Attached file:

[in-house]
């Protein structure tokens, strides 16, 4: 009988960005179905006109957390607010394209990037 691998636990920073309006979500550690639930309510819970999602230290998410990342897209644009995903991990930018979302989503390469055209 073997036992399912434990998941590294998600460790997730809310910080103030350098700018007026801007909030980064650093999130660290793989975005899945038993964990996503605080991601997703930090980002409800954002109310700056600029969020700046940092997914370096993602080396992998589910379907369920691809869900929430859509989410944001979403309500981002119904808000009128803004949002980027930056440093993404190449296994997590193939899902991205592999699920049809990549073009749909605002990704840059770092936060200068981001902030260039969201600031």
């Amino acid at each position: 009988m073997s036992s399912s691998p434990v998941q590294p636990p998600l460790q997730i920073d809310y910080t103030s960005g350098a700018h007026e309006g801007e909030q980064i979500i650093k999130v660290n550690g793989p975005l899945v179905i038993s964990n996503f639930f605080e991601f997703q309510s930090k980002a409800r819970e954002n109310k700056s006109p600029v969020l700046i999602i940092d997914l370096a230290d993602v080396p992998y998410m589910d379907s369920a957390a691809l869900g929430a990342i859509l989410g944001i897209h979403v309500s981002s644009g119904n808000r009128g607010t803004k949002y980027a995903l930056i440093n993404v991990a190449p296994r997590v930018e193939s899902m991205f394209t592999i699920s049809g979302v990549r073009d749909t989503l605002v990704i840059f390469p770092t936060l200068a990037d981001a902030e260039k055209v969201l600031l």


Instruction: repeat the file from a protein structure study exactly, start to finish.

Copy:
[in-house]
């Protein structure tokens, strides 16, 4: 009988960005179905006109957390607010394209990037 691998636990920073309006979500550690639930309510819970999602230290998410990342897209644009995903991990930018979302989503390469055209 073997036992399912434990998941590294998600460790997730809310910080103030350098700018007026801007909030980064650093999130660290793989975005899945038993964990996503605080991601997703930090980002409800954002109310700056600029969020700046940092997914370096993602080396992998589910379907369920691809869900929430859509989410944001979403309500981002119904808000009128803004949002980027930056440093993404190449296994997590193939899902991205592999699920049809990549073009749909605002990704840059770092936060200068981001902030260039969201600031």
């Amino acid at each position: 009988m073997s036992s399912s691998p434990v998941q590294p636990p998600l460790q997730i920073d809310y910080t103030s960005g350098a700018h007026e309006g801007e909030q980064i979500i650093k999130v660290n550690g793989p975005l899945v179905i038993s964990n996503f639930f605080e991601f997703q309510s930090k980002a409800r819970e954002n109310k700056s006109p600029v969020l700046i999602i940092d997914l370096a230290d993602v080396p992998y998410m589910d379907s369920a957390a691809l869900g929430a990342i859509l989410g944001i897209h979403v309500s981002s644009g119904n808000r009128g607010t803004k949002y980027a995903l930056i440093n993404v991990a190449p296994r997590v930018e193939s899902m991205f394209t592999i699920s049809g979302v990549r073009d749909t989503l605002v990704i840059f390469p770092t936060l200068a990037d981001a902030e260039k055209v969201l600031l």